Paper Strips Design Background – Photoshop Tutorial
Learn how to create this background with 3d paper strips, using a couple of free textures and Photoshop’s built-in tools.
Paper Strips Background
This background is not my original design, it was published as a tutorial on Photoshop Tutor some years ago using plain coloured strips. I have changed it up a bit by using a paper pattern. You can find the original tutorial here.
I used 2 free textures. However, for this tutorial the wallpaper texture needs to be increased in height, and the background texture needs to be a different colour. Therefore, I have provided a .zip file with both included. But here are the links if you wish to use a different coloured background or make any other changes, followed by the download button for those I am suppying.
Dirty Wallpaper Texture by candy-cane-killer on DeviantArt
Black & White Striped Background Texture by Enchantedgal-Stock on DeviantArt
Open the Background texture.
Create a new layer.
Set Foreground colour to yellow/orange #D0A13C.
Select the Rectangular Marquee Tool and create a selection from 350px down the document, to the foot of the document as shown below:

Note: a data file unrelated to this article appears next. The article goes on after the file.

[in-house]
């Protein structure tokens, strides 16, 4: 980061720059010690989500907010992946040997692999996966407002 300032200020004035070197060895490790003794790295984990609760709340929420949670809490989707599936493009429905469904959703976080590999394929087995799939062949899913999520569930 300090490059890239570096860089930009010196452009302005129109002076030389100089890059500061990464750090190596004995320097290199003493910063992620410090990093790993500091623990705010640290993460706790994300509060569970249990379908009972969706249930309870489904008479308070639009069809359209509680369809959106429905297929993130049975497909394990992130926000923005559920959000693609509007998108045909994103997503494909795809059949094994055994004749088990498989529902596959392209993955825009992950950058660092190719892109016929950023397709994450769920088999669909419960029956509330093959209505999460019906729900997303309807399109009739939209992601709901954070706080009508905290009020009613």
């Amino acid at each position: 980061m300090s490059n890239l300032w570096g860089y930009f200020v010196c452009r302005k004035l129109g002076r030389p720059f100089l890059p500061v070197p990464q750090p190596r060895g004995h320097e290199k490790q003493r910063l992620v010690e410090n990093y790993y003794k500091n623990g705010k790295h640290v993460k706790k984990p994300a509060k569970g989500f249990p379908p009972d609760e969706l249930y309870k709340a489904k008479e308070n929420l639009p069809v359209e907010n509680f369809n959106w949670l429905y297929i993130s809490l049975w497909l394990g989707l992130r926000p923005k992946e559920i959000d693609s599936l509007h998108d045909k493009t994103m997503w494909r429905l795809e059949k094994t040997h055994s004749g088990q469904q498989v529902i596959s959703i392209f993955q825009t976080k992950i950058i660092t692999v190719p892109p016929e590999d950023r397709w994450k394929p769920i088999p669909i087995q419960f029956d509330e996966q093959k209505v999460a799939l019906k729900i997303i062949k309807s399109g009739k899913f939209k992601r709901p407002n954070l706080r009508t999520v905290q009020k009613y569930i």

Fill the selection with the foreground colour.
Open the Wallpaper texture.
Select the Rectangular Marquee Tool, and from the dropdown box along the top, select ‘Fixed size’.
Set the size to 160px wide by 1200px high. Click once on the canvas.
Ctrl+J to create a copy of the selection.
Repeat this step 3 times more, selecting different parts of the texture.
Turn off the visibility of the background layer.
Arrange the strips you have created right next to each other, with tops aligned also, making sure the top layer is the left-most strip, and that they go in order.
Double click on the top layer to bring up the blending options, and apply the following Color Overlay settings:
Apply the same Color Overlay settings to the other three layers using the following colours:
- Layer 2 – Yellow #EBCF32
- Layer 3 – Red #C1515C
- Layer 4 – Blue #5183C1
Create a new layer between Layer 1 and Layer 2.